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Has oil really grinched Christmas?

Peter Switzer
14 December 2015

By Peter Switzer

It’s December 15 and Christmas is not supposed to be like this! Wall Street was negative over the weekend and we lost 100 points on the S&P/ASX 200 index on Monday and Europe has had a bad day over here too. Unless the Yanks give us a strong lead-in, which looks unlikely based on the early start out of New York, then it could be another bad day for stock players in Australia.

As I say, it’s not supposed to be like this. History tells us that stocks do well over this merry, festive month of December.

The Santa Claus rally has come up with positive pay-offs for investors in 34 of the past 44 holiday seasons, the 2015 Stock Trader’s Almanac reveals. The period in question covers the last five trading days of the year and the first two trading days after New Year’s. 

The average cumulative return for this period is 1.6%. 

And if you go back to 1896, for the Dow Jones Industrial Average, the average gain is 1.7% and it happens 77% of the time.

AMP’s Shane Oliver was rooting for a Santa Claus rally early in November when he said: "Shares are cheap relative to bonds; monetary conditions are set to remain easy and the Fed is unlikely to do anything to threaten global growth. This in turn should help see the global economic recovery continue."

He pinned his expectations on economic recoveries in places like here, the US and Europe and, believe it or not, those places are looking pretty good. So why the negativity?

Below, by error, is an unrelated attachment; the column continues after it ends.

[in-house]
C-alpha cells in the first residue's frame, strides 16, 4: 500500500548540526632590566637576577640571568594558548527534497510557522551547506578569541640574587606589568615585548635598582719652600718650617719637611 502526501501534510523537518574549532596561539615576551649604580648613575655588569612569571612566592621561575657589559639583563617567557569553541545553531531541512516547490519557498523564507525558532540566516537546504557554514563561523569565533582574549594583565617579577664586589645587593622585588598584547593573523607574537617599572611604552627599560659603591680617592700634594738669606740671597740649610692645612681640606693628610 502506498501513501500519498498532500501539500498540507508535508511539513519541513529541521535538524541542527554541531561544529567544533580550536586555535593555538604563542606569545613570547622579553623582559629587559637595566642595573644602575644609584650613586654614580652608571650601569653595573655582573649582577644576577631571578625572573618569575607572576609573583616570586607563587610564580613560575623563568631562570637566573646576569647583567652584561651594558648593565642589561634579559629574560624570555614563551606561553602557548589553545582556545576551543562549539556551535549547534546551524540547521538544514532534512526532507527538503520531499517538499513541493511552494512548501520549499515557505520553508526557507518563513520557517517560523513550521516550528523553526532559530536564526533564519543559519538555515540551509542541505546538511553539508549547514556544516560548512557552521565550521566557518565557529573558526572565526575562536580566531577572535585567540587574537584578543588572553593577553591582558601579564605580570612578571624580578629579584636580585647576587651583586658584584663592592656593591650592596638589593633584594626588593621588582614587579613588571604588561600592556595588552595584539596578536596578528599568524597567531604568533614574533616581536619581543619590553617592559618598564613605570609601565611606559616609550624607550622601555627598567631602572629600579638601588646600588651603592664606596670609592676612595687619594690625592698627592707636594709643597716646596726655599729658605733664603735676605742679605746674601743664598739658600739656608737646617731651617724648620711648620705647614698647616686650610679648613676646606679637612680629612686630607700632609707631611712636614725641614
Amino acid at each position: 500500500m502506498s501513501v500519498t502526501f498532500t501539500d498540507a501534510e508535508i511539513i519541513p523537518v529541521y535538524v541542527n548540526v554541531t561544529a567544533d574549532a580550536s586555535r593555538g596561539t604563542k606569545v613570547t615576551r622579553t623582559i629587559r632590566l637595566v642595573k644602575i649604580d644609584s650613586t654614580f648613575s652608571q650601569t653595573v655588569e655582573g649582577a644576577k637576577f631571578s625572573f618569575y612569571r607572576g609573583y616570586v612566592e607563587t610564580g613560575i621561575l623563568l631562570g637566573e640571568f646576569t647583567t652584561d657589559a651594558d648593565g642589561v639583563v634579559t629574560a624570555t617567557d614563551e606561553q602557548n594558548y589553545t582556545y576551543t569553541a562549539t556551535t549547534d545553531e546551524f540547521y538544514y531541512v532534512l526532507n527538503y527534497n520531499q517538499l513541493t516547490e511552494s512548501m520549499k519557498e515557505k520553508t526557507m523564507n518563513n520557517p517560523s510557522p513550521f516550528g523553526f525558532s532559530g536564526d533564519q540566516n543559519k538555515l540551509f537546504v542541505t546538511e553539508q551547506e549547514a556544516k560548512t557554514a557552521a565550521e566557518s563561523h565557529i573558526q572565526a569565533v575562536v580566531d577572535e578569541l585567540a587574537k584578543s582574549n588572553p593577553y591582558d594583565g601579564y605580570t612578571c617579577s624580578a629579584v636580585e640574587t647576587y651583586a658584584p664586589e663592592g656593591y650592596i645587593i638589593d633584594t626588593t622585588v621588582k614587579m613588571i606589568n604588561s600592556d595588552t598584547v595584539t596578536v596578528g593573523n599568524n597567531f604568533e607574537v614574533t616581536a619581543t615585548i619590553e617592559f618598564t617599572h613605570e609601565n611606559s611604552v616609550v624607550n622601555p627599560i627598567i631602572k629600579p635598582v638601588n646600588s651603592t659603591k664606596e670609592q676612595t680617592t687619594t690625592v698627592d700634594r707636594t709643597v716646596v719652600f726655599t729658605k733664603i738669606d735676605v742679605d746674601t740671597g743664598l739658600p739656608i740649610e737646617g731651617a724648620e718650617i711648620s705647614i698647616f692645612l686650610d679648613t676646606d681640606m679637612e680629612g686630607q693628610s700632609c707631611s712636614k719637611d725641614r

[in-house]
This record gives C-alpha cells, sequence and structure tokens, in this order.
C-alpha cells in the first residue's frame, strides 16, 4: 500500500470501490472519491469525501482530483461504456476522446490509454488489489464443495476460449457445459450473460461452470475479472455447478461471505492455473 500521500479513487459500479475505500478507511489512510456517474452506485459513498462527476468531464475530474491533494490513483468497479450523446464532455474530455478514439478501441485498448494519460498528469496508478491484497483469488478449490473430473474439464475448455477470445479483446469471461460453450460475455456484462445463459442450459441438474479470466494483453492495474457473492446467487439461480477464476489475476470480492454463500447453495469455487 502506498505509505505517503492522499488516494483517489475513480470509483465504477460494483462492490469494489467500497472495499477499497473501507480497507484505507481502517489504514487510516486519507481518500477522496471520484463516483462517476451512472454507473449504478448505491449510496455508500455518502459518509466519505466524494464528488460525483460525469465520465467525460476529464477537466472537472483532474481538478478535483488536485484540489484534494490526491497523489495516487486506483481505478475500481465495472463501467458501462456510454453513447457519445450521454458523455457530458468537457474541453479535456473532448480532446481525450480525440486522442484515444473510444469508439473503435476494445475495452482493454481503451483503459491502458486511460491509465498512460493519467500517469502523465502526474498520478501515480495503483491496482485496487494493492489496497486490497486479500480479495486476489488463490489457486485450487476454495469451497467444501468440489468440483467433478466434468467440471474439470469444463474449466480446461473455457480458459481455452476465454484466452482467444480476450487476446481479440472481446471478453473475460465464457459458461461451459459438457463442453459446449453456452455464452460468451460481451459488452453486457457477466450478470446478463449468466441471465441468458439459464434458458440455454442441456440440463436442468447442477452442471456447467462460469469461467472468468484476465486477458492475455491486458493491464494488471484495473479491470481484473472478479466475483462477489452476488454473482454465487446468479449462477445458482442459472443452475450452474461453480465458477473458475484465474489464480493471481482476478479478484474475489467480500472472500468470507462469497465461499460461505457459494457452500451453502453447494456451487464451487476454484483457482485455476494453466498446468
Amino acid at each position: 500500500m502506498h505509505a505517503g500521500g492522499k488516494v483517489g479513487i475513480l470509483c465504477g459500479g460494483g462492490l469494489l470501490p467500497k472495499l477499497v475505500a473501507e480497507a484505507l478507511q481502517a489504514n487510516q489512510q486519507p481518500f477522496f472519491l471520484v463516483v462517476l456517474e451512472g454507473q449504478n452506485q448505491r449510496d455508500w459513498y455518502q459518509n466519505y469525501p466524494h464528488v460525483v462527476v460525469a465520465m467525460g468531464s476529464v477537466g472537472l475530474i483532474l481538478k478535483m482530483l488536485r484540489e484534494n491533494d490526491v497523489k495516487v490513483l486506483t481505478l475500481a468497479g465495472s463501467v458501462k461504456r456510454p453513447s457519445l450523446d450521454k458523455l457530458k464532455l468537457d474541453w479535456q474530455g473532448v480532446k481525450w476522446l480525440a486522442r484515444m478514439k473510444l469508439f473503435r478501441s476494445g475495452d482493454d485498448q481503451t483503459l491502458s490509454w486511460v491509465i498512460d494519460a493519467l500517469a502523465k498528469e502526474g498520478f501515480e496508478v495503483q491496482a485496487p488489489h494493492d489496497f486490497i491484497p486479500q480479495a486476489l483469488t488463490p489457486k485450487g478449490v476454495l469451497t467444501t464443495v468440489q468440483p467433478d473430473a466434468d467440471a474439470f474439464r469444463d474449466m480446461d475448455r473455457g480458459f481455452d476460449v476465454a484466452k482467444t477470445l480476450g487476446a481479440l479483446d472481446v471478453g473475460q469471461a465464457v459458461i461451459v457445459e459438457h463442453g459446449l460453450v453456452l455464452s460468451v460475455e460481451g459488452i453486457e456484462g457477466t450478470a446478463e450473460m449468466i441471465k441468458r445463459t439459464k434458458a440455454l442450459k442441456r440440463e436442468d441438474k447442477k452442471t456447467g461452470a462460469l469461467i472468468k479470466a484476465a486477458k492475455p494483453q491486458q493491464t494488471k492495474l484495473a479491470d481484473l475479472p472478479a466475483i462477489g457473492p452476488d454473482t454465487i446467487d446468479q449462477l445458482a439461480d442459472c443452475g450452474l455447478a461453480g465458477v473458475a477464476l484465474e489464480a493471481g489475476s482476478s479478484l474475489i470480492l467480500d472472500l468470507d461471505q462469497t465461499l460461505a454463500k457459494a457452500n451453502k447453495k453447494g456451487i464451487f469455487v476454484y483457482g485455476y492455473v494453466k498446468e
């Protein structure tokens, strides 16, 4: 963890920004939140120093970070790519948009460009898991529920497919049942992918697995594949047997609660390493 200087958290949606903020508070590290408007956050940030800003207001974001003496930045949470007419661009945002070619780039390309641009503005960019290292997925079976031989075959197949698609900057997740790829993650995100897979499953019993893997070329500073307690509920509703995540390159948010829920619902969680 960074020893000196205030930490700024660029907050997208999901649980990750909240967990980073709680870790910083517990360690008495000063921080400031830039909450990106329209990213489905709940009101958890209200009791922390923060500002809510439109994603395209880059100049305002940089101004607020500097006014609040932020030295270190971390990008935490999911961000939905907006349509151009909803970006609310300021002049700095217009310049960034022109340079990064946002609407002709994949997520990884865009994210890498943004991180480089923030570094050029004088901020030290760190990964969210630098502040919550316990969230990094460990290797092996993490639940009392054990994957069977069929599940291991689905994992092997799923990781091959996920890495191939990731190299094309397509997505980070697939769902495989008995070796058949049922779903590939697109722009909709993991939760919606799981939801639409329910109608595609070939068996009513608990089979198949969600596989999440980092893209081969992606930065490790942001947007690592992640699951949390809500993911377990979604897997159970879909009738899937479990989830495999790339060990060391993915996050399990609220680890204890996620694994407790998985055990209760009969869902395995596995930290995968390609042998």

Oil is the fly in the ointment. Despite the fact that lower oil prices are the greatest worldwide tax cut, which should pump up the global economy via the income effect of lower petrol prices and lower costs to businesses, we remain over-influenced by the impacts on companies such as BHP and energy companies.

Ironically, these companies are a lot less important to the overall index nowadays as their share prices slide but still markets are heading down because we just don’t know what lies ahead.

Undoubtedly, there is confusion about how markets will respond to the Fed’s expected rate rise this week and how a rate rise will affect the US economy and then the global economy.

The oil price fell below $US35 a barrel for West Texas Crude. While this is bad news, it’s scarier to learn that the Saudi produce oil at $US3 a barrel, while the Russians cost out at $US13 a barrel! And these two are big sources of the current oversupply problem.

There is also bond market nervousness after a junk bond fund called Third Avenue told investors that they wouldn’t allow withdrawals. The Fed being set to raise rates makes this even more uncertain and what we’re seeing now is uncertainty.

Personally, I think we’re now in buying opportunity territory, again, with this year proving a 200-point plus slide has been a signal that a money-making situation has developed. However there could be more downdrafts until the Fed acts on Wednesday, US-time.

Based on history, the Santa Claus rally could show up in the seven days around Christmas and New Year but if oil and the Fed steal our special day’s rally, then I reckon it shows up in January because the economics is still keeping me positive.

And if the Fed raises, as I expect, then it must be a believer that the positive economic outlook I’m talking about is the real deal. 

 

 

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